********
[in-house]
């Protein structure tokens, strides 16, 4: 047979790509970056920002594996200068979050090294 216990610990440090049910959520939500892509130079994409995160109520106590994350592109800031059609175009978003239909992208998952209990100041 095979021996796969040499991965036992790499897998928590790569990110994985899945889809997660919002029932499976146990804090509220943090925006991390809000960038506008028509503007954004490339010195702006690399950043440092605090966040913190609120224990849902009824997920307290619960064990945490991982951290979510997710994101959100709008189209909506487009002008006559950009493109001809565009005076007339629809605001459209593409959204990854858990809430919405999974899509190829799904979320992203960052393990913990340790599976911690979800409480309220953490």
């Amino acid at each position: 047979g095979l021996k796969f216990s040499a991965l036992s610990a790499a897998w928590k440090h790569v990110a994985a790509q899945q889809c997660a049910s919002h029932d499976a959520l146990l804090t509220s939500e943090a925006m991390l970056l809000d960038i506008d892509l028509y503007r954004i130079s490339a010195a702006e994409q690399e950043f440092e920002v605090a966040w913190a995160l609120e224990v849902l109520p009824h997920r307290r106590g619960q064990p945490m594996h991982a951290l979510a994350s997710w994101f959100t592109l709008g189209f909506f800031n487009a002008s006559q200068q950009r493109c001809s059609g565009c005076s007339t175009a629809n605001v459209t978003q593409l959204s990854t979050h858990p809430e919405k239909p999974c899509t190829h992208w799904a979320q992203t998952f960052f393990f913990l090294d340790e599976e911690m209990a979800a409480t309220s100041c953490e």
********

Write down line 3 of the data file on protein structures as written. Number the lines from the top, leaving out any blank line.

């Amino acid at each position: 047979g095979l021996k796969f216990s040499a991965l036992s610990a790499a897998w928590k440090h790569v990110a994985a790509q899945q889809c997660a049910s919002h029932d499976a959520l146990l804090t509220s939500e943090a925006m991390l970056l809000d960038i506008d892509l028509y503007r954004i130079s490339a010195a702006e994409q690399e950043f440092e920002v605090a966040w913190a995160l609120e224990v849902l109520p009824h997920r307290r106590g619960q064990p945490m594996h991982a951290l979510a994350s997710w994101f959100t592109l709008g189209f909506f800031n487009a002008s006559q200068q950009r493109c001809s059609g565009c005076s007339t175009a629809n605001v459209t978003q593409l959204s990854t979050h858990p809430e919405k239909p999974c899509t190829h992208w799904a979320q992203t998952f960052f393990f913990l090294d340790e599976e911690m209990a979800a409480t309220s100041c953490e």